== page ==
, I characterized gold and silver bullion as a "superior" asset class, versus virtually any other investment options.
In this series of commentaries, I'm going to focus upon the versatility of bullion as an investment.
Experienced precious metals investors are familiar with the many "drivers" which have been identified for the precious metals market. However, this is simply another way of saying that bullion is a good proxy for many of the dynamics in markets (and the overall economy) today.
This is a concept which is especially useful with respect to investing in a "short" position (i.e. betting that a particular investment will go down rather than up). "Shorting" a market is inevitably a much more high-risk investment than going "long."
To begin with, there is the potential for infinite losses. Bet "long" and you can never lose more than 100% of your investment (assuming we avoid the insanity of "margin" in our accounts).
Bet "short," however, and there is no limit to potential losses, since there is no (theoretical) limit on how high any particular investment could rise (except for bonds). Add to that the further risk of being forced out of your short -position, and we can see that this is a particularly precarious form of investing, best left to trading experts.
What makes this a frustrating reality is that investors who are strongly bullish on precious metals inevitably believe that there are many other asset-classes which are going to plunge in value - due to many of the same dynamics which will cause bullion to rise. Since
are U.S. investments, I will focus this discussion on some of those asset-classes.
As even the mainstream media begins to clue in to
, talk increases about the massive "bubble" in this market: the highest prices in history, at a time when more supply is being dumped onto this market than at any time in history and global debt markets that were already saturated with U.S. debt before this "big dump" began. In private conversations with readers, on more than one occasion talk has turned to "shorting" this particular market.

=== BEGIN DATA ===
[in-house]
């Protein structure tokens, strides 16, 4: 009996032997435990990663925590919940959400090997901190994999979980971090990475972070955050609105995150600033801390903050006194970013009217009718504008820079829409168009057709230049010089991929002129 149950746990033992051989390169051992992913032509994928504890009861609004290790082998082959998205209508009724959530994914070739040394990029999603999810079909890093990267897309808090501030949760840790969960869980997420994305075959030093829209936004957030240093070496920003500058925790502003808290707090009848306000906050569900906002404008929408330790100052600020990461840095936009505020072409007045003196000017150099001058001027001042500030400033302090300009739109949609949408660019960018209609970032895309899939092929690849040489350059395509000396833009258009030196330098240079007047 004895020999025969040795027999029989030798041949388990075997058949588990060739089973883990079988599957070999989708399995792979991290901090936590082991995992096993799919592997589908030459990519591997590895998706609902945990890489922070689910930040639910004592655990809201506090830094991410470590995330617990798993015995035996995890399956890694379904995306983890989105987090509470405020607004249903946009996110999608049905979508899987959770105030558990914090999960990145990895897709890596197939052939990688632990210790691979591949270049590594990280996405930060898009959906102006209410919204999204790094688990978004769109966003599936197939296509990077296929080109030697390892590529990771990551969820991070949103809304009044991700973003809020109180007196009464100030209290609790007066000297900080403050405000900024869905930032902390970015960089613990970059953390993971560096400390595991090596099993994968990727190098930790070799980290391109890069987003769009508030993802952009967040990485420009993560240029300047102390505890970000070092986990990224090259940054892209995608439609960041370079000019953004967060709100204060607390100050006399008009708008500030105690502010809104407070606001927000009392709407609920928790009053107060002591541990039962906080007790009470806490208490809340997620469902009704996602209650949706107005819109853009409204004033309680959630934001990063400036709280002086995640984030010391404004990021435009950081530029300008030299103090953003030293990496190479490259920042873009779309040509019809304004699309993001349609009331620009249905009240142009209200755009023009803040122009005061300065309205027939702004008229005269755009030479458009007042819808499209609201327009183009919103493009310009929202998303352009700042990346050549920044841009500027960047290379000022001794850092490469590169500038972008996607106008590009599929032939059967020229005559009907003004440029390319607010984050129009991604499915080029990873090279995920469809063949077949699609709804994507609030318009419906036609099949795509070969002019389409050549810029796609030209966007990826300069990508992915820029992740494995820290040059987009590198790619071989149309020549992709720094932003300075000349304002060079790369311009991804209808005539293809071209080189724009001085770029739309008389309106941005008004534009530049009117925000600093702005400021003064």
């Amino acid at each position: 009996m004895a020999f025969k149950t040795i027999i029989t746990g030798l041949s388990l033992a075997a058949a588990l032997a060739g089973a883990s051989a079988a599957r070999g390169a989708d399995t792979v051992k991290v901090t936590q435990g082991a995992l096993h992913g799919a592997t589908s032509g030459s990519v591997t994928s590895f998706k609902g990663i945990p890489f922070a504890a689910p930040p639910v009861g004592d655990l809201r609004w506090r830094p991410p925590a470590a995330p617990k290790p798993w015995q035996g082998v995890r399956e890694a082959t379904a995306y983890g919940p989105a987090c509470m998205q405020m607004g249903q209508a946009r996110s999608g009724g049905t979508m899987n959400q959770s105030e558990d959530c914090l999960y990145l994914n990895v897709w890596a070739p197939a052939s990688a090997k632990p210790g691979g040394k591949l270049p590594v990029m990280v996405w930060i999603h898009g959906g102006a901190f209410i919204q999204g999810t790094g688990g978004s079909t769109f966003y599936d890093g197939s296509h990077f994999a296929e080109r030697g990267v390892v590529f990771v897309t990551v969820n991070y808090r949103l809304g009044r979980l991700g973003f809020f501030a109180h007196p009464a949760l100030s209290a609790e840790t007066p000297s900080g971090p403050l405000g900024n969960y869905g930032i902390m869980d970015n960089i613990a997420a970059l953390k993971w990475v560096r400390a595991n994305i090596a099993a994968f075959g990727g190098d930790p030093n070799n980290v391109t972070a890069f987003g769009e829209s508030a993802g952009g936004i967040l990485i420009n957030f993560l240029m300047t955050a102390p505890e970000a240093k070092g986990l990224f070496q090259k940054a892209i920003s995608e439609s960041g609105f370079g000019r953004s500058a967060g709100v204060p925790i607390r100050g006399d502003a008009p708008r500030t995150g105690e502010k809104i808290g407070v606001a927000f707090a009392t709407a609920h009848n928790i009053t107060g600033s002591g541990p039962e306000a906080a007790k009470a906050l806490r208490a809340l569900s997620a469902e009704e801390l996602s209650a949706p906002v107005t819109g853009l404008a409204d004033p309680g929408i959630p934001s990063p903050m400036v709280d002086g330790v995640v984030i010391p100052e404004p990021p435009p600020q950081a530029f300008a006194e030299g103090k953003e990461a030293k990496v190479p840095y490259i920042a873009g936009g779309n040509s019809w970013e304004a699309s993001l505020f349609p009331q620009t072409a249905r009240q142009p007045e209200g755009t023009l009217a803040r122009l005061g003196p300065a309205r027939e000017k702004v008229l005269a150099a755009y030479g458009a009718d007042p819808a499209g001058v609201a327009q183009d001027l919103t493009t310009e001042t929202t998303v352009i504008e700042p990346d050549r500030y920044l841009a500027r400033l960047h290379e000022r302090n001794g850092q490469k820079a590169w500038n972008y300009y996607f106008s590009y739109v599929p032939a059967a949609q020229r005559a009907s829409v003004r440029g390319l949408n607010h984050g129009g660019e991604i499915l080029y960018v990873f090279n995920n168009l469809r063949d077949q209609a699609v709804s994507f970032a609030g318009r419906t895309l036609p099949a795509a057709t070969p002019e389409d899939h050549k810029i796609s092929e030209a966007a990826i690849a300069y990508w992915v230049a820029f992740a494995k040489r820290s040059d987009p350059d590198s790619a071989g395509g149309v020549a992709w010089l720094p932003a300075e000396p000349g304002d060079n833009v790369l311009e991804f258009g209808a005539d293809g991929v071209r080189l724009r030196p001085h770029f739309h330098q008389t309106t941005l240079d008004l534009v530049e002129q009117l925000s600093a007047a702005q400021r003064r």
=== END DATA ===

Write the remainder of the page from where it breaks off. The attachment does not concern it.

Thanks to the large in-flux of "short" ETF's, even ordinary retail investors can set up a short position against virtually any market. Put another way, the bankers have made a huge effort to increase investor access to the trades which have both the highest probability of losses and the potential for the greatest possible losses. .
Let's examine the potential risks facing an investor who chooses to short U.S. Treasuries. Treasuries prices are near their theoretical maximum (as previously mentioned, only bonds have a theoretically-maximum price, as interest rates move towards zero), so this would seem like the "safest" short-trade imaginable.
Perhaps the best way to identify the hidden risks to this market is to simply ask ourselves: why hasn't this ridiculously-inflated bubble imploded already? All things being equal, the greatest "supply" in history for U.S. Treasuries implies the lowest prices in history, not the highest. Bond pumpers will argue, however, that "all things are not equal".
As U.S. debt spirals exponentially higher, and government revenues plummet at the fastest rate in history, the United States already has debts and liabilities exceeding those of all the rest of the planet, combined -- despite only representing about 5% of the Earth's population. It is hopelessly insolvent by any, rational measure. And still the bond-bulls trot-out the absurd argument that U.S. Treasuries represent a "flight to safety".
The best rebuttal for this position is to refer to a somewhat generic, cartoon image. A cartoon character sees some gigantic boulder about to fall on top of him, and quickly pulls out an umbrella for "protection". Quite obviously, U.S. Treasuries are the "umbrella."
The "boulder" is the largest debts in history, the largest liabilities in history, the largest deficits in history - combined with massive, structural unemployment and falling, real wages (i.e. no revenues to make payments on all this debt).
This again begs the question: why hasn't this bubble burst? As with many of the "mysteries" in U.S. markets and the U.S. economy, the answer to this one lies with
Chairman, Ben Bernanke and his magic printing press. What makes the Federal Reserve's printing press "magical" is that it is the only printing press among all the central banks in the world which can continue to crank-out new bills - even when the operator of that printing press insists repeatedly that it has been "turned off".